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Improved camping facilities added to Juan de Fuca Marine Trail

50 new tent platforms installed
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A hiker makes his way along the Juan de Fuca Marine Trail. Trail users can enjoy enhanced camping facilities with the addition of 50 new elevated tent platforms at five backcountry campgrounds. (File - Sooke News Mirror)

The popular Juan de Fuca Marine Trail on south Vancouver Island now offers improved camping facilities for hikers with the recent installation of 50 new elevated tent platforms across five backcountry campgrounds.

The wooden platforms are among the several upgrades to the 47-kilometre wilderness trail. They offer a more comfortable camping experience, particularly during harsh weather conditions, while preserving the fragile habitat.

The Ministry of Environment said the platforms and other improvements will “enhance people’s connection with B.C.’s beautiful natural spaces.”

In addition to 10 new tent platforms added to campgrounds at Mystic Beach, Bear Beach, Chin Beach, Little Kuitshe Creek and Payzant Creek, two more food caches have been installed at each campground.

Other infrastructure improvements include approximately 600 metres of stepped boardwalk, 20 new staircases and 19 new footbridges between the Little Kuitshe Creek Campground and Parkinson Creek trailhead.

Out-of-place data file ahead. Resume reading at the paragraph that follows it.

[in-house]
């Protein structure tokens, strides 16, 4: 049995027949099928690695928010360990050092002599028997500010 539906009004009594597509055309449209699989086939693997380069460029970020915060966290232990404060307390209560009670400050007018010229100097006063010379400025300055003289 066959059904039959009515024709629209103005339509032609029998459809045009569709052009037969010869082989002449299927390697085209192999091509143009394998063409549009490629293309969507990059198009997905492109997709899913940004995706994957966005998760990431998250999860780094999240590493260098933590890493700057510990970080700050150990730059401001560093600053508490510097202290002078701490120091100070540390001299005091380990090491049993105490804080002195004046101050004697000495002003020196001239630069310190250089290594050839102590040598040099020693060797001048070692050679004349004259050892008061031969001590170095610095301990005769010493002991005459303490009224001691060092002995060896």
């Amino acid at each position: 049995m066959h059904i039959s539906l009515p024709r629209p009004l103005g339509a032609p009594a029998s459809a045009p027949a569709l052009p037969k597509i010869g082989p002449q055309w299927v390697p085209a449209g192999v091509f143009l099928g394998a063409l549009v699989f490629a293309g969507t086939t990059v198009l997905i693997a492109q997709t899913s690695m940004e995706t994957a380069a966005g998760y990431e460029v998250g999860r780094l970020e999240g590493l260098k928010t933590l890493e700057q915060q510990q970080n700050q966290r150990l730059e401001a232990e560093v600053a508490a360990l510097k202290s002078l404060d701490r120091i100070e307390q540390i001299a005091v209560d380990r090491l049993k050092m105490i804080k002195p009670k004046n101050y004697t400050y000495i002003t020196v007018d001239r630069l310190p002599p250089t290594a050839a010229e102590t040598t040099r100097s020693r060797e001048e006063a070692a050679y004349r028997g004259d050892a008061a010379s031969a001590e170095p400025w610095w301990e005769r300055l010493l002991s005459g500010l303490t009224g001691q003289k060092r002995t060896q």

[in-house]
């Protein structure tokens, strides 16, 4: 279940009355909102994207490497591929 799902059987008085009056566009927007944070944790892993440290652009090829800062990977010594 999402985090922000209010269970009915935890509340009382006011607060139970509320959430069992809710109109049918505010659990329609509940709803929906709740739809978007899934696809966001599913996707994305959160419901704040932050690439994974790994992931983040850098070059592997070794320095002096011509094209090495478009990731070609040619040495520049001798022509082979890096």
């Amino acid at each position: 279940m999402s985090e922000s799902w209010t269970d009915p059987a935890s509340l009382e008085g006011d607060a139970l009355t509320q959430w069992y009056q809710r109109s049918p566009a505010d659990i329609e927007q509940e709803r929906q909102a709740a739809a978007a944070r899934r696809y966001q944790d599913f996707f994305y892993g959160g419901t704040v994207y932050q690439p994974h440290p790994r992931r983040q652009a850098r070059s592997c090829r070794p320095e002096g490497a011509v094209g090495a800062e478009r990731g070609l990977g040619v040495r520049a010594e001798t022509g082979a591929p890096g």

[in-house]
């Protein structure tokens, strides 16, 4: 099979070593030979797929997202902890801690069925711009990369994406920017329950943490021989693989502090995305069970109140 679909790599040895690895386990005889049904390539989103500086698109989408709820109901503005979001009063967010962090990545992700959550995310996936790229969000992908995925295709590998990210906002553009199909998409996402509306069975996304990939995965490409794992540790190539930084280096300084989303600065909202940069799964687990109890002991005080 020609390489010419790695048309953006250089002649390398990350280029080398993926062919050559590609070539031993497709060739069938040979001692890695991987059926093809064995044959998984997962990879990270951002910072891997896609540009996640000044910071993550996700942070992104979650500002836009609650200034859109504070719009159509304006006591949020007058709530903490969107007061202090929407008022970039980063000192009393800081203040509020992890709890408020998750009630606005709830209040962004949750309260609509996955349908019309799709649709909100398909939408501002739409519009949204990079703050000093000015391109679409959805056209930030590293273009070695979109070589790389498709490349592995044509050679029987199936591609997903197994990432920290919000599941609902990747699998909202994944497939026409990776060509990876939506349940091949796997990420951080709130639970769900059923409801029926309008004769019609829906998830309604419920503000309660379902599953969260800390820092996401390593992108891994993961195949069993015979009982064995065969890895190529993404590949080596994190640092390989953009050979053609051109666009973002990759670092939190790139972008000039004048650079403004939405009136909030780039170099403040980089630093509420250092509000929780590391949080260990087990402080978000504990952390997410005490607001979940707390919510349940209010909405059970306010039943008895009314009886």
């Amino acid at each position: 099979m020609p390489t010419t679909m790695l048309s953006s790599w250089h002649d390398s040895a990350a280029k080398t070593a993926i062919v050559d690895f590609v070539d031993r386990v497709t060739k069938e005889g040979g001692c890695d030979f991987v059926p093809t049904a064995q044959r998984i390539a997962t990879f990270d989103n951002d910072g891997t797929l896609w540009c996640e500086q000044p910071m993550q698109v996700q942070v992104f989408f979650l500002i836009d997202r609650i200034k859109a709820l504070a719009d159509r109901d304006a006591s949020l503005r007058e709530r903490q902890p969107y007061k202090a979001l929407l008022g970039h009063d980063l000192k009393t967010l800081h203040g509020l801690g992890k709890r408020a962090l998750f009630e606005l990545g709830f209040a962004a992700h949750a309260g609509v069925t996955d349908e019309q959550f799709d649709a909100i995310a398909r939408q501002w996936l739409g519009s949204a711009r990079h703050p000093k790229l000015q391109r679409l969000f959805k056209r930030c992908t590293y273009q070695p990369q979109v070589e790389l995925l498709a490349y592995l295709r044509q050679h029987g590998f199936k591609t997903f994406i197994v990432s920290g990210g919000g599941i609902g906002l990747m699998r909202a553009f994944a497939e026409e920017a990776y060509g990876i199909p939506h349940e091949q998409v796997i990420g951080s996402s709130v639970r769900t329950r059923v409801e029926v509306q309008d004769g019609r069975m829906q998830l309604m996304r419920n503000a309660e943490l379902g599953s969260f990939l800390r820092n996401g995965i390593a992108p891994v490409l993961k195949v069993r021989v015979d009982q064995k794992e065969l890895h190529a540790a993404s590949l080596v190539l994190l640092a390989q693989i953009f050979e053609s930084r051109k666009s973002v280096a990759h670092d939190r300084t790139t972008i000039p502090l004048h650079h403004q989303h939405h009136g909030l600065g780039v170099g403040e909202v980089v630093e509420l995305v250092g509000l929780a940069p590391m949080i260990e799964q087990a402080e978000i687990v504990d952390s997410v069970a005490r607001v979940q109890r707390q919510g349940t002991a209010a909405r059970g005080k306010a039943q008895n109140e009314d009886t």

At Kuitshe Creek, a new engineered bridge was installed, and a damaged engineered bridge was replaced at Hoard Creek.

A portion of the trail between Little Kuitshe Creek campground and the Parkinson Creek trailhead remains closed to finish infrastructure upgrades. The trail will fully re-open on May 17.

The upgrades cost $905,000, marking the largest investment in improvements to the Juan De Fuca Marine Trail in recent years. Over the past four years, approximately $2.1 million has been invested in new bridges, boardwalks, stairs, and food caches at multiple locations along the trail.

According to B.C. Parks, the Juan de Fuca Marine Trail is mainly designed for strenuous day or multi-day hiking, with campsites in rugged, isolated areas. The trail traverses a harsh environment, often subject to wet and extreme weather conditions.

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editor@sookenewsmirror.com

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